Recent curatorial projects include the retrospective exhibition Living in Studio Kuchar of influential underground film-maker George Kuchar at The San Francisco Art Institute (2012); Politica y Poecia, at The National Watercolor Museum in Sweden (2011), an exhibition of contemporary Mexican art that attempts to trace the lineage of political and poetic issues of migration and labor; and The One Who Sees Blindly, an exhibition that marked the U.S. debut of French artist Nathalie Talec at Yerba Buena Center for the Arts in San Francisco (2012).

From 2008-2012 Morales was adjunct curator at Yerba Buena Center for The Arts and created the ground-breaking program PAUSE II Practice and Exchange, a series of process-based exhibitions with artistsinresidence from the Bay Area and around the world. YBCA’s galleries act as a laboratory in which artists are commissioned to develop, experiment and translate new and existing bodies of visual artwork. These works include lectures, performances and workshops that transform the exhibition space into a fluid and active experience for gallery visitors. Other projects included the development of Crossfade, a forum for distinctive video compilations organized by guest curators based at art venues around the world, and an international residency program with Kadist Foundation. Artists included Xu Tan, George Kuchar with Miguel Calderon, Nina Beier, Jennie C. Jones, Allan deSouza and Koki Tanaka.

Morales is the founder, co-director and curator of Queens Nails Annex, located in the Mission district of San Francisco, which serves as a project space dedicated to presenting collaborative, site-specific and experimental works by artists. QNA challenges both emerging and established artists to work outside their “normal” practice in order to produce unique projects. Collaborative institutional projects include the 2008 California Biennale and Yerba Buena Center for the Arts Bay Area Now. Exhibition highlights include more than 36+ projects with Archigram, Pedro Reyes, Suzanne Lacy, Mary Kelly, Yoshua Okon, Tony Labat, Mitzi Pederson, Sarah Cain, Jason Jagel, Stella Lai, Jennifer Locke and Miguel Calderon as well as curatorial collaborations with Hou Hanru and Lauri Firstenberg, among others.

Additional independent curatorial projects have been exhibited at the Los Angeles Museum of Contemporary Art; Museum of Craft and Folk Art, San Francisco; The San Francisco Arts Commission Gallery; The Pasadena Museum of California Art; and Sonoma Valley Art Museum.

Images courtesy of Julio Cesar Morales.

September 5, 2012 at 8:36 pm 3 comments

Time capsules and popsicles: Ant Farm Media Van at the Ceramics Research Center

What are three things you could not live without? What are you looking forward to for this year? What is your obsession?

These are some of the questions pondered at the ASU Art Museum last Saturday, the 25th of August. Each of the buildings in the Arcadia Residential Community was given a blank filing box and told to build a time capsule out of it to be opened at the end of the year.

We were given sticky letters, tape, markers, oil pastels, anything we wanted to beautify this box with the other residents of our building. Each team deliberated on how they would make their time capsule stand out from the rest. Some people went crazy with tape, and others even wrapped their box in gift wrap, like they were assembling a present for their future selves.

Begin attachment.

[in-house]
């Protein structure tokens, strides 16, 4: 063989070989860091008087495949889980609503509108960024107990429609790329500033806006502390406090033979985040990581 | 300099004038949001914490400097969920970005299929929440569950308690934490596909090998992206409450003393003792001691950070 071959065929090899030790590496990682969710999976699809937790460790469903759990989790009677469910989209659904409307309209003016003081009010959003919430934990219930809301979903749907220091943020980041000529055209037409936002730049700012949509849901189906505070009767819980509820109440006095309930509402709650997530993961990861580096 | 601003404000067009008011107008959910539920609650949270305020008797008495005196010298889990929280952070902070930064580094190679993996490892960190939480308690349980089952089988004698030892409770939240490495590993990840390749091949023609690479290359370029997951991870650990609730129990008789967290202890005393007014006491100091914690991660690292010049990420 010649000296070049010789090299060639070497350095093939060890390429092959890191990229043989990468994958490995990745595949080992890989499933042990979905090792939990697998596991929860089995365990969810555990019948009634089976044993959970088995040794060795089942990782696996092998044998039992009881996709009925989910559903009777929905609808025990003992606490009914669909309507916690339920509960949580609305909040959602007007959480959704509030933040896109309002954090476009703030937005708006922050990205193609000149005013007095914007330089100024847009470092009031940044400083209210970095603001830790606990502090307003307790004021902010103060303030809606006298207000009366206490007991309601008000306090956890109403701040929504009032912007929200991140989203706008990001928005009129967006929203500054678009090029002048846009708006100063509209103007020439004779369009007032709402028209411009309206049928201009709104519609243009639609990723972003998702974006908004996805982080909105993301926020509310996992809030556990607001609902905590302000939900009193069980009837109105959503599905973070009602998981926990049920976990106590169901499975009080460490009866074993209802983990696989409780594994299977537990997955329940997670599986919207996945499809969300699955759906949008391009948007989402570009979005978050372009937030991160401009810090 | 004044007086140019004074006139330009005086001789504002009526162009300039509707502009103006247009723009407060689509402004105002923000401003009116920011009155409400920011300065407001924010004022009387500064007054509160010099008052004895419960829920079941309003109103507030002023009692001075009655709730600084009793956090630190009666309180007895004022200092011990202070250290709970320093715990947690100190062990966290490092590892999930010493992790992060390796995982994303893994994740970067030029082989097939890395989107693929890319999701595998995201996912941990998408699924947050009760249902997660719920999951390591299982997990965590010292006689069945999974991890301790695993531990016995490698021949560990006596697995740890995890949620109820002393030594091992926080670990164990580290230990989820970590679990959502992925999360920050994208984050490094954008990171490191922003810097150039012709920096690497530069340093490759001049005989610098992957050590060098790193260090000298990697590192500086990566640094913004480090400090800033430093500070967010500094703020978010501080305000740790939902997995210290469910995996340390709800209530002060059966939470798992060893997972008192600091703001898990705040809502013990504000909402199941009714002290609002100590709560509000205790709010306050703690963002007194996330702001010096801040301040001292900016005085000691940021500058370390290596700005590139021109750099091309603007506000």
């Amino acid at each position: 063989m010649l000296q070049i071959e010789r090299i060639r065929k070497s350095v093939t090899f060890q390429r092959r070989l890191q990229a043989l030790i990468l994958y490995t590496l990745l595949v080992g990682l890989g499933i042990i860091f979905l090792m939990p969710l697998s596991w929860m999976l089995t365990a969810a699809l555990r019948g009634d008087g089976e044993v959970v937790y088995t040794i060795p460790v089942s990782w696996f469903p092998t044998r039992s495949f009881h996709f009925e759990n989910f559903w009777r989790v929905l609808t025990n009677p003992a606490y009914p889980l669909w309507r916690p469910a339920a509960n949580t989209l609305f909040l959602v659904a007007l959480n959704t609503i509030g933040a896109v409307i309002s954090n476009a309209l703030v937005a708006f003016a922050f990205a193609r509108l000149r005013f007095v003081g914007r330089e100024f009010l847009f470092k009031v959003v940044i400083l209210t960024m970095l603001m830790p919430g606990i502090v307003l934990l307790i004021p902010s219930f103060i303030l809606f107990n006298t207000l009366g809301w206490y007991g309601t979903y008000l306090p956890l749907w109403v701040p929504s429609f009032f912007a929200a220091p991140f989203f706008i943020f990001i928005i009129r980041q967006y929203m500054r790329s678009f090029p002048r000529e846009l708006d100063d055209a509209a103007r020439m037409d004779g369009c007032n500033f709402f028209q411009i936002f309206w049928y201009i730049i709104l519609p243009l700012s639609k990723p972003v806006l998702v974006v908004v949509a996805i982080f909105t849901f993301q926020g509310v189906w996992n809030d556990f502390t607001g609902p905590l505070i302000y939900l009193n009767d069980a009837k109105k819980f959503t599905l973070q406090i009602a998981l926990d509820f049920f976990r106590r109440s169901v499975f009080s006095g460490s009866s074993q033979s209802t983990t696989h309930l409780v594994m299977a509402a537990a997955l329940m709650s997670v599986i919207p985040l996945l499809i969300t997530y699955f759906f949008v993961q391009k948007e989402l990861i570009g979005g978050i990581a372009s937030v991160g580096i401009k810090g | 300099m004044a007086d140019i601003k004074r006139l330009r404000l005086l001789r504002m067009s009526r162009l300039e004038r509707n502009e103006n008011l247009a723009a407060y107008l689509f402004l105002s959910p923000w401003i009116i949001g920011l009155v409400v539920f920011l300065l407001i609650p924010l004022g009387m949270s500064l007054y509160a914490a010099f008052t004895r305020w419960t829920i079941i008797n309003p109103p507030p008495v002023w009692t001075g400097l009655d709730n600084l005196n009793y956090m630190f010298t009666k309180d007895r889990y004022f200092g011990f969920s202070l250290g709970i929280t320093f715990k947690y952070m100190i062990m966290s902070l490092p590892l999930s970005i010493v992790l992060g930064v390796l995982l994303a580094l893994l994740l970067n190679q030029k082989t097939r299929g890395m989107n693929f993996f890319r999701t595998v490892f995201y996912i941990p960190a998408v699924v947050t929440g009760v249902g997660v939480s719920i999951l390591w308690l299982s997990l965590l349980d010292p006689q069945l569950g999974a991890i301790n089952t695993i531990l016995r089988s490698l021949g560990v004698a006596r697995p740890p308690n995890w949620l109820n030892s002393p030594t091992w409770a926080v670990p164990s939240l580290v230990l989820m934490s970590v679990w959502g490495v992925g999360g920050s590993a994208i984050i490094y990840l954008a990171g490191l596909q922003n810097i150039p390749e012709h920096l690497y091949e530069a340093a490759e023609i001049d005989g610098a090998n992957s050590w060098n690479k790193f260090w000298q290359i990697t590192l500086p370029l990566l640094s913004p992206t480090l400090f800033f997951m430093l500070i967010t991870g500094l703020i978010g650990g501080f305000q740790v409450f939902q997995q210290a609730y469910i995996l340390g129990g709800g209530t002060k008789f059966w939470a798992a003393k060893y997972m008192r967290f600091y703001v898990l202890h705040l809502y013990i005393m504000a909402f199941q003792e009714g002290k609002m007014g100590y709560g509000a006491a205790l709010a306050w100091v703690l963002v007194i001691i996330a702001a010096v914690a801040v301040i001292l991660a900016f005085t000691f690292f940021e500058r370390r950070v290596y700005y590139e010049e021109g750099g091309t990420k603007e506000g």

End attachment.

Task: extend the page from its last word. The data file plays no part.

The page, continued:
Across the street at the Ceramics Research Center, art museum staff (clad in their awesome AMUSEUM shirts) gave away popsicles from AZ Pops and handed out pages with questions to be answered and put in the time capsule.

Some questions were easy, like the ones I mentioned above. But some really made me ponder: What do you expect to accomplish this year? In what ways do you hope to grow this year?

These were remarkably deep questions for the atmosphere of popsicles and friends in the Ceramics Research Center. But it was as good a time as any to take stock. What DO I expect to accomplish this year at ASU?

After deliberating on those questions, we left the classroom and found the Ant Farm Media Van. Now, this was interesting: an interactive exhibit dedicated to collecting donations from cell phones, camera sticks and other electronic devices.

Now, it looked just like a hollowed-out van with the windows painted over, but inside sat a small green computer, called the HUQQUH (pronounced “hookah”), with cords to fit cell phones sticking out in every direction. The goal was to plug in your cell phone, iPod, or camera, and the HUQQUH would randomly select a file, then copy it to make it an electronic piece of the exhibit. For the most part, it was just taking photos and occasionally songs.

On the wall behind the media van hung a huge poster with little thumbnails of the pictures, songs and files taken during the media van’s time in San Francisco.

It was an entire wall of memories, just little digital files, each randomly taken from someone, making up a collection of images from people’s lives.

I decided that I had to give it a shot. I sat down inside the Media Van and plugged my iPhone into the HUQQUH. It sat for a small time before a picture from my phone appeared on the screen on top.  A computer voice came from nowhere, thanking me for my donation and instructing me to unplug my iPhone from the HUQQUH. It spit out a receipt, thanking me for my donation with a little copy of the picture I donated.

The picture taken was a photo of my grandfather, with my little cousin — the last time I saw my grandfather before he passed away last fall.